3. My comment about royalty rather than fee-based models goes beyond the obvious issue of defending against off-shore price cutting. It’s about extending and changing the relationship with clients. “Work for hire” contracts would be replaced by licensing or partnership agreements (plenty of problems to solve there – but hey, I never said it would be easy). The point is to move the client awy from thinking about your firm as a vendor.

    4. The web’s “freemium” model forces companies to think seriously about where they add value. Customer acquisition is VERY expensive, so focusing on retention and upselling premium services can be a better approach. Again, this does not work for all design companies, but I do think there are opportunities to share risk and reward and/or sustain more valuable client relationships by moving away from a consulting approach to a service model approach.

    For sure, there will be pain in any industry transition, but if you look at other IP based industries, such as the music or movies industries, there are some emerging examples of IP owners (Radiohead is a good example in the music industry) changing the rules and winning mindshare and marketshare in the process.


    • Stephen, Thanks for your thoughts.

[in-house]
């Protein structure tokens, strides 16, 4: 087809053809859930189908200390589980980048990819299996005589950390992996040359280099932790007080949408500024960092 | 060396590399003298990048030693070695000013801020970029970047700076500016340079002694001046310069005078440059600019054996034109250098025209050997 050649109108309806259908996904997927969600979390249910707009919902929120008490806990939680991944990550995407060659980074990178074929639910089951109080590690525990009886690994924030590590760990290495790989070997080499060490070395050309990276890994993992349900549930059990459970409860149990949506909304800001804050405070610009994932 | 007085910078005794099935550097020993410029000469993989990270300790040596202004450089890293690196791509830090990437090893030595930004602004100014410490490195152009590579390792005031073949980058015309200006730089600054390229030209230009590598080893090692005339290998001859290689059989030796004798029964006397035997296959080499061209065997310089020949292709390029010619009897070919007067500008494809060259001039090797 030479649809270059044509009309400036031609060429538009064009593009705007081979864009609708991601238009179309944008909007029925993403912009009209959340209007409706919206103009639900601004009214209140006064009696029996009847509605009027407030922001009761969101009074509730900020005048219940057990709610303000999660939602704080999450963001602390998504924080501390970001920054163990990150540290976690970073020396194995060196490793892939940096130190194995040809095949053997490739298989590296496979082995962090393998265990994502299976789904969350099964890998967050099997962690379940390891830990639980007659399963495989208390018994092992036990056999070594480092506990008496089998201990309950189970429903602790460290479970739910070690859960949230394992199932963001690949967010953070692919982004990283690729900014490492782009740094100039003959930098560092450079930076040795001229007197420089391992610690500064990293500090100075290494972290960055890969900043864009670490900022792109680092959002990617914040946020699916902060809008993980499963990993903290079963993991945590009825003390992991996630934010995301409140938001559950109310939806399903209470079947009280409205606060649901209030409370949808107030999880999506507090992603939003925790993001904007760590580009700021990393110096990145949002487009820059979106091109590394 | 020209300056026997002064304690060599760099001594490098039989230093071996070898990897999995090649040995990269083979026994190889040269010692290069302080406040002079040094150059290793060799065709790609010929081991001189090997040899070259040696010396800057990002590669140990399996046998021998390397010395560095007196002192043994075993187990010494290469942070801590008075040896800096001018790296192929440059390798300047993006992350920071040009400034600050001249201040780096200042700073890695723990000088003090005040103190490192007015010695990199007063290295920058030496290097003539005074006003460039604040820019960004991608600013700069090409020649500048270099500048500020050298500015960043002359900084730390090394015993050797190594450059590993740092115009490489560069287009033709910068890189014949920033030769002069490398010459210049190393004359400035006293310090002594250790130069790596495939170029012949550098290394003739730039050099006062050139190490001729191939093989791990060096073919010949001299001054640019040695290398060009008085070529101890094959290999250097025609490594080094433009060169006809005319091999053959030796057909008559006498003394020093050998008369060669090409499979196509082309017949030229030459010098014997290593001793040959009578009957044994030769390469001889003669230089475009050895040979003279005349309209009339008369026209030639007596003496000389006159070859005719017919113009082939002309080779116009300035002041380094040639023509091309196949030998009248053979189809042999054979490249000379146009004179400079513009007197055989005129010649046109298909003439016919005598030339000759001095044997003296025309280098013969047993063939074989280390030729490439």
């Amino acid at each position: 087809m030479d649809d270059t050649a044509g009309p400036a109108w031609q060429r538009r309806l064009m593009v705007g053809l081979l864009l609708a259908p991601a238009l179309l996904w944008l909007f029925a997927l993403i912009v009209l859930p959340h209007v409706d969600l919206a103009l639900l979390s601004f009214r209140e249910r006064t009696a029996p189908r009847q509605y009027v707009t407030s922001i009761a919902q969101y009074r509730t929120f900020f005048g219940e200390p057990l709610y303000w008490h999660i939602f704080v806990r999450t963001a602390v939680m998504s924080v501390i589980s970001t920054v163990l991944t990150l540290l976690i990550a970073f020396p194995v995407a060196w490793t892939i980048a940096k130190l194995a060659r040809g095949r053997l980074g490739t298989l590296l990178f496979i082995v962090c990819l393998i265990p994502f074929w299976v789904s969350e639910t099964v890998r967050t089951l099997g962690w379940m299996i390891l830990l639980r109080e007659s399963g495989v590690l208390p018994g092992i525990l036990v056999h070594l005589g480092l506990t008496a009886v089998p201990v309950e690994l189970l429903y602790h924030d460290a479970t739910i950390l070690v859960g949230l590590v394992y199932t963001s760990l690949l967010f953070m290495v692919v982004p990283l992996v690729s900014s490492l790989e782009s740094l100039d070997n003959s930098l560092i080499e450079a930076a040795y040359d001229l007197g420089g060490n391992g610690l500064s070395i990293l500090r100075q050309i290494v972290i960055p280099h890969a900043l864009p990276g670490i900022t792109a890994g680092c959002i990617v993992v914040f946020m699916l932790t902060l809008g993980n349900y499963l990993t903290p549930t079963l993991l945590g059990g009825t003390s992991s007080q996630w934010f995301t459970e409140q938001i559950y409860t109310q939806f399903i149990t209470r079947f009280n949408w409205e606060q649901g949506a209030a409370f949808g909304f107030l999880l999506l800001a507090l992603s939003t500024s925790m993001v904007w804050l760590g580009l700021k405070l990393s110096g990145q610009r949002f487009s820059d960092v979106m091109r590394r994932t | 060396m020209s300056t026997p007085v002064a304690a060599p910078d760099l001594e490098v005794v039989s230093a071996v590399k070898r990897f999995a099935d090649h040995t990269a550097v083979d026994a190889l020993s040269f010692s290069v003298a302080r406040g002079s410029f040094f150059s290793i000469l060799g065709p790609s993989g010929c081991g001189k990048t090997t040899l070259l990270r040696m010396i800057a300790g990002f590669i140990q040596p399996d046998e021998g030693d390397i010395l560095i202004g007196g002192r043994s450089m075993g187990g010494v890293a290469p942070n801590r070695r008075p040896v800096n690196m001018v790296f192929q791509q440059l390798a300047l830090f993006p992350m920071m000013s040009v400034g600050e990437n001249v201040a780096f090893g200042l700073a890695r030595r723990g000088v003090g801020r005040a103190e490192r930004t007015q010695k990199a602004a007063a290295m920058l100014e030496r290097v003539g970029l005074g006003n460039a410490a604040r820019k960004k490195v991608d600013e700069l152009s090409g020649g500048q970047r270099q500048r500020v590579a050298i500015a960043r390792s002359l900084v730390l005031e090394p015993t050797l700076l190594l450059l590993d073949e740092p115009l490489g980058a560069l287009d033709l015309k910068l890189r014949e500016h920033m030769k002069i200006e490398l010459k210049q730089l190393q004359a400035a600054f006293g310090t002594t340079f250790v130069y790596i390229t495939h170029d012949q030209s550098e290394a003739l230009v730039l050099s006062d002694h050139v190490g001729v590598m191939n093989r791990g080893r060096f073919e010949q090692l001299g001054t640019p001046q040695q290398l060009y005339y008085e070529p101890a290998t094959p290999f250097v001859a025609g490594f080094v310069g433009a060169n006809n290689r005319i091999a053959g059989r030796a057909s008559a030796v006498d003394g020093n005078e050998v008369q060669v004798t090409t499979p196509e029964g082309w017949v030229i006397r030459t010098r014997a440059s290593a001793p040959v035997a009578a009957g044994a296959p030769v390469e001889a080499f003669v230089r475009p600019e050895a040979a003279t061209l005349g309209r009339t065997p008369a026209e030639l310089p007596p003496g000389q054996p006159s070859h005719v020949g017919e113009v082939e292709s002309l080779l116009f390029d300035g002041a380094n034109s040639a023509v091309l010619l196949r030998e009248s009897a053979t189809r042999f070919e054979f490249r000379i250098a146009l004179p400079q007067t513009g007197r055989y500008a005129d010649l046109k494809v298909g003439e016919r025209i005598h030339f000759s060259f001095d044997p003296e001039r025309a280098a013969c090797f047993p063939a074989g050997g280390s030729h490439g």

On points 1. and 2. I do concur that design will need to follow the commodity, product, brand, service, and experience path. Anyone who is stuck two or three steeps back will likely be left behind.
      On point 3. Our firm provides mostly consumer product brand identity and package design services, so nothing would make me happier than to redefine the client/supplier relationship that has been created in the last couple of decades.
      On point 4. I would like to learn more about your ideas on the service model approach to design. This may be the most important theme here, because it has a fundamental impact on who we are, what we provide, how we are compensated, what is our relationship with clients, heck I think it could even redefine the definition of clients in the traditional sense. Consultants have clients, services have . . .
      Regards, Richard